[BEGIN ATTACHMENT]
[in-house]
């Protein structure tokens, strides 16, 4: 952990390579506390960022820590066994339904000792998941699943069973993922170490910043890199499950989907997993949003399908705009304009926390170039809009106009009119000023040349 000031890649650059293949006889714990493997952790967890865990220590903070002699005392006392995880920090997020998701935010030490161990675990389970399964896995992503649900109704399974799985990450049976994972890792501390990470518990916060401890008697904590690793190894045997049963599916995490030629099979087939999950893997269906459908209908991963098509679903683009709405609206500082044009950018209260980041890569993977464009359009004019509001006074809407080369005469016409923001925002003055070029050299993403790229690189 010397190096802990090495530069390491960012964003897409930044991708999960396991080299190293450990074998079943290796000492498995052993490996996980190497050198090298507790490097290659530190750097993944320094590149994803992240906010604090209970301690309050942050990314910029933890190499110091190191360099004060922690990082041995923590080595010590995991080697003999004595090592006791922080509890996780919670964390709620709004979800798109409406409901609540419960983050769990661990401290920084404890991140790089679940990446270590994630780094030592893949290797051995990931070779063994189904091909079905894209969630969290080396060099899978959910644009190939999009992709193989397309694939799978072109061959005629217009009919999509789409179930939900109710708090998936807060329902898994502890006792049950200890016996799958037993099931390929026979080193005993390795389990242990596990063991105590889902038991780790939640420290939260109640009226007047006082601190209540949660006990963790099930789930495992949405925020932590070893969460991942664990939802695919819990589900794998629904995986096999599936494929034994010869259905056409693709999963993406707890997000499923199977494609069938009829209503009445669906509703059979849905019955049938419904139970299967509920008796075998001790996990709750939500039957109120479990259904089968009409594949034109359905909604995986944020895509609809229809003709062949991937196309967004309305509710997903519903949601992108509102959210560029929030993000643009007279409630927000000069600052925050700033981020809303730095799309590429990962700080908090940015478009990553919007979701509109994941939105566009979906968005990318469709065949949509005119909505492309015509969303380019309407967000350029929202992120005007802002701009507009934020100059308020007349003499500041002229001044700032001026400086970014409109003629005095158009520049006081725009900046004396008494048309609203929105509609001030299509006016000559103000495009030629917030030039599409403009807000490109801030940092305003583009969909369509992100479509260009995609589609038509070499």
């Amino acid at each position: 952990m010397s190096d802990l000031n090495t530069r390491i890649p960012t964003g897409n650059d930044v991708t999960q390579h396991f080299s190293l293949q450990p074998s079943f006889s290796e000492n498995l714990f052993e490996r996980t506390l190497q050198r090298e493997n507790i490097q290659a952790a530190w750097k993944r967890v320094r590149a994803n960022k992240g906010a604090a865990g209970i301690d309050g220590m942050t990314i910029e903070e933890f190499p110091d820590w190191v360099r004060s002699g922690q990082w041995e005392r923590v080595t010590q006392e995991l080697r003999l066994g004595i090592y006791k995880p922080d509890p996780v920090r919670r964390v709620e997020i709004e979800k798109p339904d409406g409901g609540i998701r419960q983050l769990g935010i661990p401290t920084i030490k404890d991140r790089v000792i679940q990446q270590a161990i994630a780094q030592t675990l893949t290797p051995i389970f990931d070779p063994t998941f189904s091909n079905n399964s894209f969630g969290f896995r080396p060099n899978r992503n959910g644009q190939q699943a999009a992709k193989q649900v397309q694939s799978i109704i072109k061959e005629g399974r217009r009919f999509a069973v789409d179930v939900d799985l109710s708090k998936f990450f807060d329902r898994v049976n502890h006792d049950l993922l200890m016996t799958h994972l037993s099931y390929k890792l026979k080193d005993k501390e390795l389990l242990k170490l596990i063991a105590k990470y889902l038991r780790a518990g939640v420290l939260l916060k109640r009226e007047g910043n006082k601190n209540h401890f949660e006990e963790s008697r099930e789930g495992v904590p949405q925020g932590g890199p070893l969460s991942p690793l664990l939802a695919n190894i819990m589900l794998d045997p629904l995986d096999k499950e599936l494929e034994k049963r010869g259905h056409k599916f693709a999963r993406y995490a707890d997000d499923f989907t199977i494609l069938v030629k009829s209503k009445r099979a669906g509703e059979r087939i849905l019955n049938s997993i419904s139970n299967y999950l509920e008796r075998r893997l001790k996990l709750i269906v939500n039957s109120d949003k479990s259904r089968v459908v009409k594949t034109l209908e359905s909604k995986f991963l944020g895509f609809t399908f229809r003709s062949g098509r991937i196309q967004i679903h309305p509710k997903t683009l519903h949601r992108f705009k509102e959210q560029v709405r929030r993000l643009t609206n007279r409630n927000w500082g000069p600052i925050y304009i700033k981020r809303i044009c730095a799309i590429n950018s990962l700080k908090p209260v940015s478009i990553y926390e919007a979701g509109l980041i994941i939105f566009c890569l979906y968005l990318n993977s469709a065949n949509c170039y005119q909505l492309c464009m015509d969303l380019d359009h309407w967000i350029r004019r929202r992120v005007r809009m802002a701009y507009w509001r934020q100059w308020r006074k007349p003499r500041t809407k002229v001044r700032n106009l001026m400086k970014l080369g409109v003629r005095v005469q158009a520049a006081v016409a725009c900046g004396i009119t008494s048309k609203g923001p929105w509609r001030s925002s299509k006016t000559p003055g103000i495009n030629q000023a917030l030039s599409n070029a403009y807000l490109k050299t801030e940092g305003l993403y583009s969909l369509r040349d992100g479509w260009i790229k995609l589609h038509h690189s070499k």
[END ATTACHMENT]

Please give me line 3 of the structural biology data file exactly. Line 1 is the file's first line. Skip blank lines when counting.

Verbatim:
């Amino acid at each position: 952990m010397s190096d802990l000031n090495t530069r390491i890649p960012t964003g897409n650059d930044v991708t999960q390579h396991f080299s190293l293949q450990p074998s079943f006889s290796e000492n498995l714990f052993e490996r996980t506390l190497q050198r090298e493997n507790i490097q290659a952790a530190w750097k993944r967890v320094r590149a994803n960022k992240g906010a604090a865990g209970i301690d309050g220590m942050t990314i910029e903070e933890f190499p110091d820590w190191v360099r004060s002699g922690q990082w041995e005392r923590v080595t010590q006392e995991l080697r003999l066994g004595i090592y006791k995880p922080d509890p996780v920090r919670r964390v709620e997020i709004e979800k798109p339904d409406g409901g609540i998701r419960q983050l769990g935010i661990p401290t920084i030490k404890d991140r790089v000792i679940q990446q270590a161990i994630a780094q030592t675990l893949t290797p051995i389970f990931d070779p063994t998941f189904s091909n079905n399964s894209f969630g969290f896995r080396p060099n899978r992503n959910g644009q190939q699943a999009a992709k193989q649900v397309q694939s799978i109704i072109k061959e005629g399974r217009r009919f999509a069973v789409d179930v939900d799985l109710s708090k998936f990450f807060d329902r898994v049976n502890h006792d049950l993922l200890m016996t799958h994972l037993s099931y390929k890792l026979k080193d005993k501390e390795l389990l242990k170490l596990i063991a105590k990470y889902l038991r780790a518990g939640v420290l939260l916060k109640r009226e007047g910043n006082k601190n209540h401890f949660e006990e963790s008697r099930e789930g495992v904590p949405q925020g932590g890199p070893l969460s991942p690793l664990l939802a695919n190894i819990m589900l794998d045997p629904l995986d096999k499950e599936l494929e034994k049963r010869g259905h056409k599916f693709a999963r993406y995490a707890d997000d499923f989907t199977i494609l069938v030629k009829s209503k009445r099979a669906g509703e059979r087939i849905l019955n049938s997993i419904s139970n299967y999950l509920e008796r075998r893997l001790k996990l709750i269906v939500n039957s109120d949003k479990s259904r089968v459908v009409k594949t034109l209908e359905s909604k995986f991963l944020g895509f609809t399908f229809r003709s062949g098509r991937i196309q967004i679903h309305p509710k997903t683009l519903h949601r992108f705009k509102e959210q560029v709405r929030r993000l643009t609206n007279r409630n927000w500082g000069p600052i925050y304009i700033k981020r809303i044009c730095a799309i590429n950018s990962l700080k908090p209260v940015s478009i990553y926390e919007a979701g509109l980041i994941i939105f566009c890569l979906y968005l990318n993977s469709a065949n949509c170039y005119q909505l492309c464009m015509d969303l380019d359009h309407w967000i350029r004019r929202r992120v005007r809009m802002a701009y507009w509001r934020q100059w308020r006074k007349p003499r500041t809407k002229v001044r700032n106009l001026m400086k970014l080369g409109v003629r005095v005469q158009a520049a006081v016409a725009c900046g004396i009119t008494s048309k609203g923001p929105w509609r001030s925002s299509k006016t000559p003055g103000i495009n030629q000023a917030l030039s599409n070029a403009y807000l490109k050299t801030e940092g305003l993403y583009s969909l369509r040349d992100g479509w260009i790229k995609l589609h038509h690189s070499k």